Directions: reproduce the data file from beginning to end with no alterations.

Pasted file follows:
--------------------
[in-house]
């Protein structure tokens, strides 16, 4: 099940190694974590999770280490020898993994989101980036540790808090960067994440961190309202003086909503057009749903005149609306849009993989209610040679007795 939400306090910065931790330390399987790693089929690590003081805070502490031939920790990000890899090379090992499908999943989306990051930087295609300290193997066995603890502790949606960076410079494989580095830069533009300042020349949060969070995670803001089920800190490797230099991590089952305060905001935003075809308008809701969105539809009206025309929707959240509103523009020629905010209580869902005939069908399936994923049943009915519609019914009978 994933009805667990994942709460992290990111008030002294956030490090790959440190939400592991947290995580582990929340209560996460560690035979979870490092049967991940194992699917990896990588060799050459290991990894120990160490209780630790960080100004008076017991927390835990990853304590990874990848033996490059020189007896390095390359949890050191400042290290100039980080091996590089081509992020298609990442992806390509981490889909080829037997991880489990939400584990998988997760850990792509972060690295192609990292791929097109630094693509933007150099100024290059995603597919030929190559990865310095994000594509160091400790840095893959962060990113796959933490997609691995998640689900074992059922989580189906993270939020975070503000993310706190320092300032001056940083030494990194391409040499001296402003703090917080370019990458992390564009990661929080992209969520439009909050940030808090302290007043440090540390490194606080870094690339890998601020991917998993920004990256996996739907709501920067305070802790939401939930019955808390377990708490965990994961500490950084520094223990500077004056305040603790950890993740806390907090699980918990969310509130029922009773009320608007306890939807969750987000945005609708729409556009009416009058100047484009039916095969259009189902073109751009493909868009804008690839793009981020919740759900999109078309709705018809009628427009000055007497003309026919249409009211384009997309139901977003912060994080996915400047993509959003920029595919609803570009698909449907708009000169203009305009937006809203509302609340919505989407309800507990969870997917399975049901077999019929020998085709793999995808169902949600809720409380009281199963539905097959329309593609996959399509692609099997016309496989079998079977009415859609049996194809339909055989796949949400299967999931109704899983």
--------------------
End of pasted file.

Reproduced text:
[in-house]
């Protein structure tokens, strides 16, 4: 099940190694974590999770280490020898993994989101980036540790808090960067994440961190309202003086909503057009749903005149609306849009993989209610040679007795 939400306090910065931790330390399987790693089929690590003081805070502490031939920790990000890899090379090992499908999943989306990051930087295609300290193997066995603890502790949606960076410079494989580095830069533009300042020349949060969070995670803001089920800190490797230099991590089952305060905001935003075809308008809701969105539809009206025309929707959240509103523009020629905010209580869902005939069908399936994923049943009915519609019914009978 994933009805667990994942709460992290990111008030002294956030490090790959440190939400592991947290995580582990929340209560996460560690035979979870490092049967991940194992699917990896990588060799050459290991990894120990160490209780630790960080100004008076017991927390835990990853304590990874990848033996490059020189007896390095390359949890050191400042290290100039980080091996590089081509992020298609990442992806390509981490889909080829037997991880489990939400584990998988997760850990792509972060690295192609990292791929097109630094693509933007150099100024290059995603597919030929190559990865310095994000594509160091400790840095893959962060990113796959933490997609691995998640689900074992059922989580189906993270939020975070503000993310706190320092300032001056940083030494990194391409040499001296402003703090917080370019990458992390564009990661929080992209969520439009909050940030808090302290007043440090540390490194606080870094690339890998601020991917998993920004990256996996739907709501920067305070802790939401939930019955808390377990708490965990994961500490950084520094223990500077004056305040603790950890993740806390907090699980918990969310509130029922009773009320608007306890939807969750987000945005609708729409556009009416009058100047484009039916095969259009189902073109751009493909868009804008690839793009981020919740759900999109078309709705018809009628427009000055007497003309026919249409009211384009997309139901977003912060994080996915400047993509959003920029595919609803570009698909449907708009000169203009305009937006809203509302609340919505989407309800507990969870997917399975049901077999019929020998085709793999995808169902949600809720409380009281199963539905097959329309593609996959399509692609099997016309496989079998079977009415859609049996194809339909055989796949949400299967999931109704899983």